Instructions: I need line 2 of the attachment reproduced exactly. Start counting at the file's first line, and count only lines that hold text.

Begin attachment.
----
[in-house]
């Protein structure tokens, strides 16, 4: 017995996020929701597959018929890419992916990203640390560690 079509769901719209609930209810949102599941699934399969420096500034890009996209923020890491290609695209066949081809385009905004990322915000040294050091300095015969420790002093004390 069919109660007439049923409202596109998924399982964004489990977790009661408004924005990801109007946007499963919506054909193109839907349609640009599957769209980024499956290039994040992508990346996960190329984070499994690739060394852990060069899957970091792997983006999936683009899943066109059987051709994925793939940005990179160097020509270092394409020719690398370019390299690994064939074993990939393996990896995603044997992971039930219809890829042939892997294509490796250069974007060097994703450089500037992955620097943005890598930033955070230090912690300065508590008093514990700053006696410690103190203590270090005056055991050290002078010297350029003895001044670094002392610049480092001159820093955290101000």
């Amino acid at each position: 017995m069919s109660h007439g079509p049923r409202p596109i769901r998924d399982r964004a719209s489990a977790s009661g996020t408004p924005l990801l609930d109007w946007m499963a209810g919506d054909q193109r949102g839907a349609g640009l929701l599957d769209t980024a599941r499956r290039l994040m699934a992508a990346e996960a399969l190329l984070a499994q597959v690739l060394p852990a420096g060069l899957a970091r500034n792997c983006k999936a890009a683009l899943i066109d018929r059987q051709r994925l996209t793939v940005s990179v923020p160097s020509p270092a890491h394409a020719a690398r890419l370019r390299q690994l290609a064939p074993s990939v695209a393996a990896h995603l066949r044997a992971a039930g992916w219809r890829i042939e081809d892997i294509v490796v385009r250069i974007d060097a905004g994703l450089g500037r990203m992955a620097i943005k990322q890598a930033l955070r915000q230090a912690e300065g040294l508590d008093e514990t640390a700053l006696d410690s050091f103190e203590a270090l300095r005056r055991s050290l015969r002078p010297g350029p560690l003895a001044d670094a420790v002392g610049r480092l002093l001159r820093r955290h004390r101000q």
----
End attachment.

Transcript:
């Protein structure tokens, strides 16, 4: 017995996020929701597959018929890419992916990203640390560690 079509769901719209609930209810949102599941699934399969420096500034890009996209923020890491290609695209066949081809385009905004990322915000040294050091300095015969420790002093004390 069919109660007439049923409202596109998924399982964004489990977790009661408004924005990801109007946007499963919506054909193109839907349609640009599957769209980024499956290039994040992508990346996960190329984070499994690739060394852990060069899957970091792997983006999936683009899943066109059987051709994925793939940005990179160097020509270092394409020719690398370019390299690994064939074993990939393996990896995603044997992971039930219809890829042939892997294509490796250069974007060097994703450089500037992955620097943005890598930033955070230090912690300065508590008093514990700053006696410690103190203590270090005056055991050290002078010297350029003895001044670094002392610049480092001159820093955290101000």